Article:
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A post-growth society for the 21st century

Author

Listed:
  • Damien Demailly
  • Lucas Chancel
  • Henri-David Waisman

    () (CIRED - Centre International de Recherche sur l'Environnement et le Développement - Cirad - Centre de Coopération Internationale en Recherche Agronomique pour le Développement - EHESS - École des hautes études en sciences sociales - AgroParisTech - ENPC - École des Ponts ParisTech - CNRS - Centre National de la Recherche Scientifique)

  • Céline Guivarch

    () (CIRED - Centre International de Recherche sur l'Environnement et le Développement - Cirad - Centre de Coopération Internationale en Recherche Agronomique pour le Développement - EHESS - École des hautes études en sciences sociales - AgroParisTech - ENPC - École des Ponts ParisTech - CNRS - Centre National de la Recherche Scientifique)

Abstract

GROWTH, A POLITICAL OBSESSION In political discourse, from both the right and the left, economic growth is held up as the solution to economic and social problems, in other words as a sine qua non of individual and collective prosperity. For the proponents of this discourse, high growth is not only desirable, but is also achievable, provided we give ourselves the necessary means. DECLINING GROWTH RATES OVER THE LAST 40 YEARS AND AN UNCERTAIN FUTURE The academic literature shows that beyond the current crisis, there is a good deal of uncertainty regarding the capacity of the different countries to restore high growth. Many factors, such as the expansion of the service sector, the pace and nature of technological innovation, and demographic change, all indicate that average growth within the European Union could be lower in the coming decades than over the last 30 years. ENVIRONMENTAL CONCERNS ARE ADDING TO THIS UNCERTAINTY Sometimes, the gravity of environmental issues is seen as an opportunity to spur on a new industrial revolution to deliver growth; at other times, it is viewed as a constraint that would further slow down the economy. The modelling exercise carried out in this report studies the linkages between climate and macroeconomics. It confirms the diagnosis of uncertainty surrounding the future of economic growth: under pessimistic but plausible assumptions for the coming decades (concerning energy resources, the cost of renewable energy, or lifestyle changes), the environment significantly reduces growth. PROSPERITY WITHOUT GROWTH, A POLITICAL AMBITION This study shows that very low growth rates in the future do not imply forsaking prosperity as it is conceived in European democracies. The linkages between employment, social protection, equity and wellbeing, on the one hand, and economic growth on the other, are less robust than is commonly thought. In terms of employment, some authors maintain that beyond the economic crises, it is not growth that generates jobs, but the opposite. In terms of self-reported wellbeing, or health outcomes, once a certain standard of living has been achieved, equality policies are a powerful force for progress, not growth. However, reducing economic inequalities and financing social protection are made more difficult in a context of low growth, which thus calls for a higher level of deliberation and arbitration. Ensuring prosperity in a post-growth world means more political action.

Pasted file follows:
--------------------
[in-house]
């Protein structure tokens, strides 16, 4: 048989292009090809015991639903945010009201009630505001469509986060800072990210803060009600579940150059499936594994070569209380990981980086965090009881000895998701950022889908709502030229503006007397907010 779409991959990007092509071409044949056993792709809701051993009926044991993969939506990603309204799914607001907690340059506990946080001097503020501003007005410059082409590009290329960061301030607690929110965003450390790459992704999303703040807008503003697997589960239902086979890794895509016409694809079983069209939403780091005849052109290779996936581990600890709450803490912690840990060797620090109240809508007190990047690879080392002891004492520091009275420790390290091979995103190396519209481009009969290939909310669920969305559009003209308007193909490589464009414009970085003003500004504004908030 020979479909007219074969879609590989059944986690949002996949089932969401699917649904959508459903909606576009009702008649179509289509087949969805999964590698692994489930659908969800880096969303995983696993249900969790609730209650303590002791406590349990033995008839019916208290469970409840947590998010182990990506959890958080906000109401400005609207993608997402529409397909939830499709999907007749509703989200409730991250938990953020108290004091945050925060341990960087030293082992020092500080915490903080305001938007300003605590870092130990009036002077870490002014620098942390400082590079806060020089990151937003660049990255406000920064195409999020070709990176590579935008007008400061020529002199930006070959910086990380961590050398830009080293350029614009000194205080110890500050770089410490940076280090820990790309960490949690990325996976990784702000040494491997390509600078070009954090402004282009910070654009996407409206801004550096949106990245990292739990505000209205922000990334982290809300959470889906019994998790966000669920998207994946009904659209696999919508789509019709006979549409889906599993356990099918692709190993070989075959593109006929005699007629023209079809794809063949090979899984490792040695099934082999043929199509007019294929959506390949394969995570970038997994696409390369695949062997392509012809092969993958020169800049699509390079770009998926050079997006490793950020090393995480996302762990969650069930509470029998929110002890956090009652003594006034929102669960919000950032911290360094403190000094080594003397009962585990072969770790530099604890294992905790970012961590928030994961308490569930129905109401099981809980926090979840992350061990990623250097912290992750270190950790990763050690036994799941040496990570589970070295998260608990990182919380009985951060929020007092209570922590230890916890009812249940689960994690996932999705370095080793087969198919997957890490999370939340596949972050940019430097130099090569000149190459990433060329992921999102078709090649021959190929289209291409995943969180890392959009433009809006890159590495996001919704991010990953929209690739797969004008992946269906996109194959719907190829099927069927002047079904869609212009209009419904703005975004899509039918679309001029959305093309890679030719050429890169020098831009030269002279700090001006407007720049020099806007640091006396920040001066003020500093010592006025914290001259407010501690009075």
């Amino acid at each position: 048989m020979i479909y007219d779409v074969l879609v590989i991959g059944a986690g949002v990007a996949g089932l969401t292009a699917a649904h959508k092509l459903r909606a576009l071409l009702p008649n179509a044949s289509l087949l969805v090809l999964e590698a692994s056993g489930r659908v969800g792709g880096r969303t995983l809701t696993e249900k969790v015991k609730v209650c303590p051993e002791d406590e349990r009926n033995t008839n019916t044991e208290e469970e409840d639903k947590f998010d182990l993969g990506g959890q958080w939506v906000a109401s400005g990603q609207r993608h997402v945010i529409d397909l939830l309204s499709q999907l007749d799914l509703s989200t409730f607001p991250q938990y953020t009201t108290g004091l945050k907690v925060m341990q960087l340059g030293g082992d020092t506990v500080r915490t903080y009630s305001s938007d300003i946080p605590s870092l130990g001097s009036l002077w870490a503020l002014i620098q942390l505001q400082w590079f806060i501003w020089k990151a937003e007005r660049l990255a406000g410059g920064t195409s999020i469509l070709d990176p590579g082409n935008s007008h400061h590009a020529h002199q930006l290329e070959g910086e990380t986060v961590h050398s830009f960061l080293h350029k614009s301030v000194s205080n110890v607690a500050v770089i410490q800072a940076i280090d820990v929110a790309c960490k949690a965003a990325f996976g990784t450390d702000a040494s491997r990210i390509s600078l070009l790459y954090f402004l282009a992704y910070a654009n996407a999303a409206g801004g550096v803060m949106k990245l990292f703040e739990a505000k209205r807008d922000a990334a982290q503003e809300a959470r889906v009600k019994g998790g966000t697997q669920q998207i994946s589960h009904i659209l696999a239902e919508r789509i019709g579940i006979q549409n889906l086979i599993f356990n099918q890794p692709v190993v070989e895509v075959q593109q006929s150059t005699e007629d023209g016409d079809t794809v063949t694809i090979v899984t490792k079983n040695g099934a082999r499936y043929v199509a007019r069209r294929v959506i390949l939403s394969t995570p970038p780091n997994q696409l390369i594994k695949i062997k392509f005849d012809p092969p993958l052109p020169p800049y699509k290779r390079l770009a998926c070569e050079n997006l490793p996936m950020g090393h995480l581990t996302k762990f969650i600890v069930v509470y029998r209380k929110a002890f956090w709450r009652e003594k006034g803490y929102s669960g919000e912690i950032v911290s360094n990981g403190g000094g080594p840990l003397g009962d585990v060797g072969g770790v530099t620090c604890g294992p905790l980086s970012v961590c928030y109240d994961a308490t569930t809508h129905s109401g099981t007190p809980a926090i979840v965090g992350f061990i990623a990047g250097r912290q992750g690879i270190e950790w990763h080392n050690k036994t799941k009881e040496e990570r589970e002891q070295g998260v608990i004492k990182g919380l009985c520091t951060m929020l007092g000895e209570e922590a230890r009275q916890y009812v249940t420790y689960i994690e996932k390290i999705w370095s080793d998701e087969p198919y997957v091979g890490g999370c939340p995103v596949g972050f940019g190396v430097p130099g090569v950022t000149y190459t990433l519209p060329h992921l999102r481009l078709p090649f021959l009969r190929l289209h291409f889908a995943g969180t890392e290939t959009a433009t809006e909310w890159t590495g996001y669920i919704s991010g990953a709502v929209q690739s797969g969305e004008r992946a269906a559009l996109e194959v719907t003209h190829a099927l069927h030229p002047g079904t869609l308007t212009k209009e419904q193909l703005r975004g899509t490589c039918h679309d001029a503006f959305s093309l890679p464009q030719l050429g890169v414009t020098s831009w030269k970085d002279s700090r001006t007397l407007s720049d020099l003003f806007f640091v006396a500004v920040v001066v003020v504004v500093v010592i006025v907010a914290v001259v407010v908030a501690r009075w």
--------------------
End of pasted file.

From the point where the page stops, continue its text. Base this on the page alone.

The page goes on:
Suggested Citation

  • Damien Demailly & Lucas Chancel & Henri-David Waisman & Céline Guivarch, 2013. "A post-growth society for the 21st century," CIRED Working Papers halshs-01053741, HAL.
  • Handle: RePEc:hal:ciredw:halshs-01053741
    Note: View the original document on HAL open archive server: https://halshs.archives-ouvertes.fr/halshs-01053741
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    Cited by:

    1. Steffen Lange & Peter Putz & Thomas Kopp, 2016. "Do Mature Economies Grow Exponentially?," Papers 1601.04028, arXiv.org.
    2. Matutinović, Igor & Salthe, Stanley N. & Ulanowicz, Robert E., 2016. "The mature stage of capitalist development: Models, signs and policy implications," Structural Change and Economic Dynamics, Elsevier, vol. 39(C), pages 17-30.

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    Keywords

    growth; uncertainty; environment; prosperity;

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